a little incredulously, he sees them fall and his eyes fill with tears, he sees
the people moving quickly, he wishes to follow them, he knows not how. But he
too goes, as he can, to place his bomb, to light its fuse, to move among the
fallen beneath a dense, all-powerful dust, that begins to fill the world,
helping one body "to perish" and another body to fill with humanity and another
to arise and embrace men and another to kiss his bleeding limbs, showing how
the pariahs of Europe and the Americas are becoming potential warriors, walking
among the casualties, dividing up fallen weapons, speaking with women and
ancients, covering himself too with dust and mortality, the shock of so much
suffering and of so much cruelty, something like the bearded Whitman in the
North American Civil War, male nurse, yet more violent, with more blood, tears
and cries, tried by the destiny of that absurd people who mean so well and who
give so well of their lives to punish the foreign meaning; martyr community,
treacherous, heroic. "Battles? No! Passions!... The world exclaims: A
Spanish affair! And truly it is, we suppose..."(22) A people--a god become
man, Pedro Rojas--or Ramon Collar, desolated, but victorious, at last, over
     Vallejo becomes a bard, a voice of the people, a prophet of blue sky, he,
whom shortly before "they all hit him... they hit him hard with a stick" and
who perishes shouting to man, "Poor monkey! Give me your paw!"
     What has happened? The Spanish Civil War, the tremendous, incommensurate
Spanish Civil War that, like a sealed and bloody envelope, still encloses the
key to the war cataclysm of the 20th century. As in the case of Neruda, the
Civil War awakened in Vallejo a well of the sorrowful, complex and desperate
Spaniard--tinted, no doubt, by the black ointment of the Conquest, of the
colonies, of the half-breed night--, and he responded with a poetry of chaste
fury and spirituality, setting to combat the two angels, the khaki of war, and
the red of liberty. Limping, falling, dusty, near to the end, Vallejo took the
rifle of Spain and set off all his love for humanity. Afterwards, he kept

     I want to write, but froth emerges,
     I want to say much and am dumb;
     there is no spoken symbol that is not a sum,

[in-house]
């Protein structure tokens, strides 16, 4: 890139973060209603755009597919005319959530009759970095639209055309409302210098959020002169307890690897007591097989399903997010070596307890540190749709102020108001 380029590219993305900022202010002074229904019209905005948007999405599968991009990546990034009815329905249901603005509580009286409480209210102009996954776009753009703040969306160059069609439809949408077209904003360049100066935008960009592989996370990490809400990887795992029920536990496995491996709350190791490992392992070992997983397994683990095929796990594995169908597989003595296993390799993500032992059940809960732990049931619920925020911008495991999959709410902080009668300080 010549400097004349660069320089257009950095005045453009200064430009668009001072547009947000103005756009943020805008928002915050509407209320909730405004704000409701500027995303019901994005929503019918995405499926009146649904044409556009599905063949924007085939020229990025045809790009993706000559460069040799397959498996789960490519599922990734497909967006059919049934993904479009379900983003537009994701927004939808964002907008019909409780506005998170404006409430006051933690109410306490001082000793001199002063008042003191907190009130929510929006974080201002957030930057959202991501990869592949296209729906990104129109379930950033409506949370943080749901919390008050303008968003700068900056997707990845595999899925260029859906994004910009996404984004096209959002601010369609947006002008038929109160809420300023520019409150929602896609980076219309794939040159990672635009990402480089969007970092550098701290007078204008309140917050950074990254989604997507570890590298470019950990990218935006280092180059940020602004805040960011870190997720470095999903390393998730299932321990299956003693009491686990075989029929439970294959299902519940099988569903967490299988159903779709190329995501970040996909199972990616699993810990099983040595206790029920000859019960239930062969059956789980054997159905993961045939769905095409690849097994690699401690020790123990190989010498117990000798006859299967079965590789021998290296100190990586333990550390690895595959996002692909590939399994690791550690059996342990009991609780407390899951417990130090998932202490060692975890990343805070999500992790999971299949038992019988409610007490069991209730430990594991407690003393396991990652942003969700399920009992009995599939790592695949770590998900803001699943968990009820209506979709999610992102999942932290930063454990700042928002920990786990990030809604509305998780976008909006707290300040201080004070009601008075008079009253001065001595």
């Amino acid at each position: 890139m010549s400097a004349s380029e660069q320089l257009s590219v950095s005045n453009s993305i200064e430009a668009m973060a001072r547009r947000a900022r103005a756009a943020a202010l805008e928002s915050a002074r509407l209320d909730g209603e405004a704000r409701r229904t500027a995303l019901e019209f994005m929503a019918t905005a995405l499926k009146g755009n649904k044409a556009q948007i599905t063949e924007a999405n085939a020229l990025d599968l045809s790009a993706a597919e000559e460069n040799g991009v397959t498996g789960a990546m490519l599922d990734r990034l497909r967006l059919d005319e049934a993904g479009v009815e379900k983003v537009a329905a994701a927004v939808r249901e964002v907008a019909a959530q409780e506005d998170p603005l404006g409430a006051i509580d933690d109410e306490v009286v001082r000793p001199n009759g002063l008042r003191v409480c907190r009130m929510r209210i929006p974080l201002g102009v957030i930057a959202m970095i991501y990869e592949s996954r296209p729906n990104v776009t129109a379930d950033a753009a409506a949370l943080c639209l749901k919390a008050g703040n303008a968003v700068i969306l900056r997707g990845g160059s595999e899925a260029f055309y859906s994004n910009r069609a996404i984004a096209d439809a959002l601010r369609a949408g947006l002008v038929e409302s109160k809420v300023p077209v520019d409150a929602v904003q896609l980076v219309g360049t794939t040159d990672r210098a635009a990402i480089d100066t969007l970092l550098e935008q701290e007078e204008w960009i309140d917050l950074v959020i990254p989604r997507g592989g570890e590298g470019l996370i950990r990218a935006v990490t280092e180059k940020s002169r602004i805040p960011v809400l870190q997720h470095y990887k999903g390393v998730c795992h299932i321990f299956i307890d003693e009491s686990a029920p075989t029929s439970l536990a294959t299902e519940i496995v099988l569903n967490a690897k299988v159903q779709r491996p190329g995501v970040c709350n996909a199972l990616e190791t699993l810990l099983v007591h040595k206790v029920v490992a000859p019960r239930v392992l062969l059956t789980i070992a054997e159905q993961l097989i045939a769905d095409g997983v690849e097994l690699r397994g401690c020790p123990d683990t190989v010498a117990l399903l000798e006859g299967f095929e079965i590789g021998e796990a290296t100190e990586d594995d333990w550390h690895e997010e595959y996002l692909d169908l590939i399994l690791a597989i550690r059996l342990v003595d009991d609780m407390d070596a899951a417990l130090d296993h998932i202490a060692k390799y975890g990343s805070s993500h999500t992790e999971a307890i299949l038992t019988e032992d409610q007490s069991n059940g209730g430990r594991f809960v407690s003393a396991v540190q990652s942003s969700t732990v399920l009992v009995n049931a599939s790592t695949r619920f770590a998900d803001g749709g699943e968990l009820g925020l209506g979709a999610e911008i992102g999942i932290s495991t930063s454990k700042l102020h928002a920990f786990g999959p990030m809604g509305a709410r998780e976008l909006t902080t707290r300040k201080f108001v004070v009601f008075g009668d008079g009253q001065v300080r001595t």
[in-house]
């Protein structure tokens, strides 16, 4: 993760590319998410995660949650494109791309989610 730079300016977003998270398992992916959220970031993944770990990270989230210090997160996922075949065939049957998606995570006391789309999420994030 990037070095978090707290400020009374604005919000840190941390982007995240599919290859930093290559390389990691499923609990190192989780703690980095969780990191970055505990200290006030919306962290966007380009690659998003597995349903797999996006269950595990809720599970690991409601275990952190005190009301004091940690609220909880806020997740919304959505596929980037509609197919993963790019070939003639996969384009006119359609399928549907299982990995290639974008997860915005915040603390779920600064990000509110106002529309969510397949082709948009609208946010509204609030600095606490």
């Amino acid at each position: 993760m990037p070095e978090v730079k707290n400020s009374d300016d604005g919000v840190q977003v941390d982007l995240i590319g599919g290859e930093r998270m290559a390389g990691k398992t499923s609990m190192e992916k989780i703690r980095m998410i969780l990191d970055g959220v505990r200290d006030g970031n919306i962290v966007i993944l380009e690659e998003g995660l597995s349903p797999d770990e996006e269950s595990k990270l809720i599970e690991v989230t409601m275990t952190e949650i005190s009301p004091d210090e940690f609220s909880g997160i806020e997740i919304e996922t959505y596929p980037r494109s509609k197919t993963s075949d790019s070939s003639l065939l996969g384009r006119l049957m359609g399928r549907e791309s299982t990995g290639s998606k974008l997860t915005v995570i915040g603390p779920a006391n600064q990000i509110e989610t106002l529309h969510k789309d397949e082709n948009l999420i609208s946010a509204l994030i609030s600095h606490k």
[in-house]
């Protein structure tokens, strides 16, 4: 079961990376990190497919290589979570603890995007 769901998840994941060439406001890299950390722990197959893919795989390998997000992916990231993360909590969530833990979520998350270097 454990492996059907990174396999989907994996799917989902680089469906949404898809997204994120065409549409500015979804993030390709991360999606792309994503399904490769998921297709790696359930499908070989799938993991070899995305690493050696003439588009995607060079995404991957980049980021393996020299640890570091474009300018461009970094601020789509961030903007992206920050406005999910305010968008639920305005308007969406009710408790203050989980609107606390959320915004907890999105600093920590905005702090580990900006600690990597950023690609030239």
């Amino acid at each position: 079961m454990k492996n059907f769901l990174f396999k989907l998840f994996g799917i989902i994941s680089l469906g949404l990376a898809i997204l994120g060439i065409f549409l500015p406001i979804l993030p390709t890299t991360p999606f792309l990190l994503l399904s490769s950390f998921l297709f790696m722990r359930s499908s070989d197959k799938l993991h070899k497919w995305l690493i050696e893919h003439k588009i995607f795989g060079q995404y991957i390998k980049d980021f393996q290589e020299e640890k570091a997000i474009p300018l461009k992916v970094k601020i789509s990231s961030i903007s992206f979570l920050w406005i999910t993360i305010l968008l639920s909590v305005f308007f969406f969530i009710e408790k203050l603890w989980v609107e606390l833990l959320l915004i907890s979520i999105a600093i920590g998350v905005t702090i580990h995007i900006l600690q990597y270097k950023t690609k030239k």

there is no written pyramid, without a gallows.
     I want to write, but I feel blank;
     I want laurels, but am stricken.
     There is no spoken voice that does not become mist,
     there is no God nor type of god, without development.
     Let us go then, therefore, to eat herbs,
     meat of the lamb, fruit of the garden,
     our melancholic soul in preservation.
     Let us go! Let us go! I am wounded;
     let us drink the already drunk,
     let us go, cow, to birth your calf.(23)

     This is the self-portrait of Cesar Vallejo in the act of creation. His
poetic art.
     Weary, rough, wounded, seeking the height, the essence, obsessed by the
number as symbol of supreme abstraction and perfection, melancholy and tearful,
honored but stricken, giving up to the tremendous connection that will
perpetuate the cycle, Vallejo possesses a clear consciousness of his art: of
the internal impetus as much as the fleeting surface of the aesthetic form. He
struggles with forms so as to arrive at the Form; in "The Black Heralds" he
walks equipped with luminescent jewels and some false ones; incongruous,
pathetic, insecure, but already angry. In "Trilce" those worldly offerings
have been removed, he has thrown them to the ground, attacked with sticks the
paper ornaments of a modernism covered with flyspecks and he begins to attempt
symbols that are not distinguished with any clarity, codes which confuse and
are confused; he touches clothing and skeleton, murmurs, vocalizes, but his
sounds are harsh, ugly, melancholic, associations of unfreedom, a structure
halfway tied, like an old suitcase from which intimate things and some strange
things keep falling.
     The form that he sought is fully given in the "Poemas Humanos." Their